The diagnosis was chronic active pericarditis and mesothelioma involving the pericardium, tunica adventitia of the main pulmonary artery, left auricle epicardium, and left ventricular epicardium.

Case 2. A 15-year-old female cheetah (Acinonyx jubatus) (body weight, 41.5 kg) from a zoological institution in Tennessee, USA, presented with acute onset of abdominal breathing and a 1-day history of lethargy and anorexia. The cheetah was immobilized with an intramuscular combination of ketamine (3.5 mg/kg; Ketaset; Fort Dodge Animal Health), dexmedetomidine (0.012 mg/kg, DexDomitor; Pfizer Animal Health), and midazolam (0.06 mg/kg, NovaPlus, Hospira) via a remote drug delivery system. Following endotracheal intubation, anesthesia was maintained with 2% isoflurane in 100% oxygen. An intravenous catheter was placed in the cephalic vein, and Normosol-R was administered at 10 mL/kg/hr. A venous blood sample was collected from the jugular vein and submitted for hematology, plasma biochemistry, and FCoV serology.

Thoracic radiographs revealed a cranial thoracic mass and separation of the lung lobes from the body wall, consistent with pleural effusion. Differential diagnoses included lymphoma, thymoma, lymphadenopathy, and thyroid carcinoma. Fluid was also noted in the abdominal cavity. The animal was euthanized due to quality of life concerns and poor prognosis for recovery.

Cytology of the thoracic effusion detected round cells and unidentifiable clusters, which most likely represented mesotheliocytes; however, some features of malignancy, for example, carcinoma, could not be ruled out. Aerobic and anaerobic cultures of the thoracic nodules revealed one colony of a gram-negative, nonfermentative rod, resembling Acinetobacter sp. Bacterial culture of a venous blood sample revealed no organisms on a gram stain, no anaerobes, and few colonies of Klebsiella pneumoniae and actinomyces-like organisms.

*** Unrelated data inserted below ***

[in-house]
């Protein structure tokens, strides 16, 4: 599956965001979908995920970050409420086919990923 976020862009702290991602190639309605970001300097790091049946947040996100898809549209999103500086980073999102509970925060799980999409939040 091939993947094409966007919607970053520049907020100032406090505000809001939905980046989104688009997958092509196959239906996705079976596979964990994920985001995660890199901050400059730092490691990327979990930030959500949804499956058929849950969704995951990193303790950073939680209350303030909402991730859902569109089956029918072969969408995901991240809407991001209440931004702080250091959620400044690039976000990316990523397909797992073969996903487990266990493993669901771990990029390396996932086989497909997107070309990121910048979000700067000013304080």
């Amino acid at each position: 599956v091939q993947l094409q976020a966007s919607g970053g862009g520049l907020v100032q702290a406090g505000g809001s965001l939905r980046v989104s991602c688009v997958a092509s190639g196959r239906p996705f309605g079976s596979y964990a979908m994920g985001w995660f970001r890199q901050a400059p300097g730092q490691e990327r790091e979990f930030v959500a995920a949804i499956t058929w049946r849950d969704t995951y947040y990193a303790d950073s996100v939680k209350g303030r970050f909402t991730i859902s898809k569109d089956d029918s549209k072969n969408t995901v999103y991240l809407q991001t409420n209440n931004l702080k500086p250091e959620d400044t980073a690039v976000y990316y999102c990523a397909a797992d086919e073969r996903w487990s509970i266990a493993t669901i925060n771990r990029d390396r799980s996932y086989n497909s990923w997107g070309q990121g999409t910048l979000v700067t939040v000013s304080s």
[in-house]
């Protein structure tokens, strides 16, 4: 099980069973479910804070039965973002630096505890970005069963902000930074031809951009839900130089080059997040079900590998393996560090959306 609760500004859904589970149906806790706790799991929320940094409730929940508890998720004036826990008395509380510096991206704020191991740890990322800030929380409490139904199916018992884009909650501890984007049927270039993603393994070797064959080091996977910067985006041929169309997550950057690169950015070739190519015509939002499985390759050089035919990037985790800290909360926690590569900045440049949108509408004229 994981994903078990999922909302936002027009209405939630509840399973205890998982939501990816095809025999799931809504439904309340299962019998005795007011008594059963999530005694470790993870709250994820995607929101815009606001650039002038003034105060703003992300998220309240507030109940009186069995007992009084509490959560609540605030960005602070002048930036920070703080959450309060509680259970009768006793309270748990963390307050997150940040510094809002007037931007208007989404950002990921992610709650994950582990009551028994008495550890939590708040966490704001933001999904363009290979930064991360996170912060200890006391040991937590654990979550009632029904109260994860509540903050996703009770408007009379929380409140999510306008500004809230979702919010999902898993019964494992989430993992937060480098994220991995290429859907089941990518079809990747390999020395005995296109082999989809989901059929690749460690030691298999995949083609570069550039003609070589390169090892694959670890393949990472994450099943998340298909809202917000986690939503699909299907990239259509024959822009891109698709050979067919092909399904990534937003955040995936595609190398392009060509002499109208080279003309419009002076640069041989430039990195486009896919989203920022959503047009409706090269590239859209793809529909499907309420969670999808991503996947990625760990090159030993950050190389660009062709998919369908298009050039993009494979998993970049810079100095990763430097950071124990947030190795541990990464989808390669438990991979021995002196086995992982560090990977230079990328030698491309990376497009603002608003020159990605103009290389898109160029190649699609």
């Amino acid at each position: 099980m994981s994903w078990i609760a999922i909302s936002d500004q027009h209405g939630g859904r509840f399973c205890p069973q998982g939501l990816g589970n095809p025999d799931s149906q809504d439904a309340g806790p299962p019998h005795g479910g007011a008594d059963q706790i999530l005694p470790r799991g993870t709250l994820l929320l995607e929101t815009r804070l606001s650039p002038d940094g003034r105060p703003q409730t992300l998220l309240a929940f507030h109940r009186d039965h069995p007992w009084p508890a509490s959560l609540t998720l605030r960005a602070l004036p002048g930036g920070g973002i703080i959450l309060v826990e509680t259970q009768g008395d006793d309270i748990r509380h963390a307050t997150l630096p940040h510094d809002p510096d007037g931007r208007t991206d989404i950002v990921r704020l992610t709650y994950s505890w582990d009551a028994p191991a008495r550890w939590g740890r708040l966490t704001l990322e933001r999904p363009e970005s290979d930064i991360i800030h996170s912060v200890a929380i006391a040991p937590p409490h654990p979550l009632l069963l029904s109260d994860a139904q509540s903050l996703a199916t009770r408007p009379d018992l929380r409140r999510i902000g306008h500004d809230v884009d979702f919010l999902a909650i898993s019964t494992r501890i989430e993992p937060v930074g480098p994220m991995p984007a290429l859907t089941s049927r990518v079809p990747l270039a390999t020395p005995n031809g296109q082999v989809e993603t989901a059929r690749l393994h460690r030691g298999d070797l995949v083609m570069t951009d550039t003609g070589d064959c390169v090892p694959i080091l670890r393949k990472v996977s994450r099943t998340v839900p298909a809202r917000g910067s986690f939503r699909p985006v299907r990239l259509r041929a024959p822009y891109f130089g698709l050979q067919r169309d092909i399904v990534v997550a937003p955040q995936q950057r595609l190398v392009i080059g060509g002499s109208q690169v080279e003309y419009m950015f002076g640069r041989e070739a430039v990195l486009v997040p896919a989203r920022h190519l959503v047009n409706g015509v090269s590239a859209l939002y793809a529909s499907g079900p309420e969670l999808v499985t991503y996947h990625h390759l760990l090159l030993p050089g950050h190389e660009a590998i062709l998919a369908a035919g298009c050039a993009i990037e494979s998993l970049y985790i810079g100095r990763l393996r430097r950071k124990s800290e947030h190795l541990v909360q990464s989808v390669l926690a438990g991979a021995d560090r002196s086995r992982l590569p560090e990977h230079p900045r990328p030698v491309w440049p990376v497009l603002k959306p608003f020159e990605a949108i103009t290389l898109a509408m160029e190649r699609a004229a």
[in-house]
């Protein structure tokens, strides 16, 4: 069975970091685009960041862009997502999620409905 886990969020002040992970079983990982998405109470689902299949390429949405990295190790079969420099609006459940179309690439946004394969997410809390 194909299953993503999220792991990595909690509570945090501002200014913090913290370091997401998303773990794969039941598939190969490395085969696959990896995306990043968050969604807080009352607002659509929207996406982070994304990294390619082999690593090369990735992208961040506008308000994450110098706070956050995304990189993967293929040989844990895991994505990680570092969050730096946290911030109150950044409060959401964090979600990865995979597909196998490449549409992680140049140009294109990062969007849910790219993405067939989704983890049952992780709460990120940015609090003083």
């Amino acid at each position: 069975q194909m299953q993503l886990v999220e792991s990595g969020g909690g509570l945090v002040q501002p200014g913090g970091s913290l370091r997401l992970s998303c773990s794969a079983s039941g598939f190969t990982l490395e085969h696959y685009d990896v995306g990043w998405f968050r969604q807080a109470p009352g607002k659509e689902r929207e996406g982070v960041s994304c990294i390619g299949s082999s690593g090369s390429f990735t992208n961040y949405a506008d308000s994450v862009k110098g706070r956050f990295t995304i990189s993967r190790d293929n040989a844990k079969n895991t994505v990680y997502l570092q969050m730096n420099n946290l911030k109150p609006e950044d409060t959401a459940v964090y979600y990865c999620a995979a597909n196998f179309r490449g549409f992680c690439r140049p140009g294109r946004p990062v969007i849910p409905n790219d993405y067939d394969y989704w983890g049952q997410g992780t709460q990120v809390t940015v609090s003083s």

Hematologic abnormalities included an elevated white blood cell count (25.5 × 103 cells/μL; reference range, 3.70–25.20 × 103 cells/μL) and an elevated absolute segmented neutrophil count (22.19 × 103 cells/μL; reference range, 1.34–20.90 × 103 cells/μL). Plasma chemistry and electrolytes values were within normal limits, and serum was negative for antibodies to FCoV.

At necropsy, 2 L of dark red, serosanguineous, and turbid fluid was present within the thoracic cavity (Figure 2). Throughout the chest cavity, small (0.1–0.5 cm), and multifocal, coalescing white to light tan nodules were firmly attached to the pleura. The pericardial sac contained 4.5 mL of clear, light yellow fluid. The right middle lobe was turgid, enlarged, dark red, firm, and torsed 360 degrees. The remaining lung lobes were atelectatic. The left cranial lung lobe, toward the apex, contained multifocal irregular areas that were depressed, firm, and dark red with measurements ranging from 0.5 × 0.2 × 0.2 cm to 3.0 × 1.0 × 1.8 cm. The right adrenal gland had decreased corticomedullary distinction, was irregular and diffusely enlarged, and measured 3.9 × 2.5 × 1.3 cm. The adrenal cortex was enlarged, with a corticomedullary ratio of 1.5 : 1 : 1.4. The left adrenal gland measured 3 × 1.5 × 1 cm.

The gross diagnosis was disseminated pleural mesothelioma with severe thoracic effusion, diffuse pulmonary atelectasis, and acute right middle lung lobe torsion. Additional diagnoses included hepatic congestion, mild multifocal hepatic telangiectasia, multifocal pancreatic ductular cysts, multifocal pancreatic exocrine nodular hyperplasia, adrenal cortical adenoma, multifocal splenic myelolipomas, moderate subacute multifocal gastric congestion, and focal ovarian bursal cyst.

Microscopically, the thoracic mass was lined by raised to exophytic aggregates of moderately pleomorphic mesothelial cells. The mass was composed of clusters, cords, and islands of polygonal cells confluent with the surface cells. The neoplastic cells had variably distinct cell borders, moderate amphophilic cytoplasm, round euchromatic nuclei with finely stippled chromatin, and prominent nucleoli. Anisocytosis was moderate (2-3x), and anisokaryosis was marked (4-5x). Mitotic figures averaged 3/10 high-power fields (400x). Scattered throughout the tissue were areas of necrosis with neutrophils, lymphocytes, hemorrhage, and amphophilic-fibrillar material. Neoplastic cells exhibited staining for antibody binding to both cytokeratin and vimentin intermediate filaments.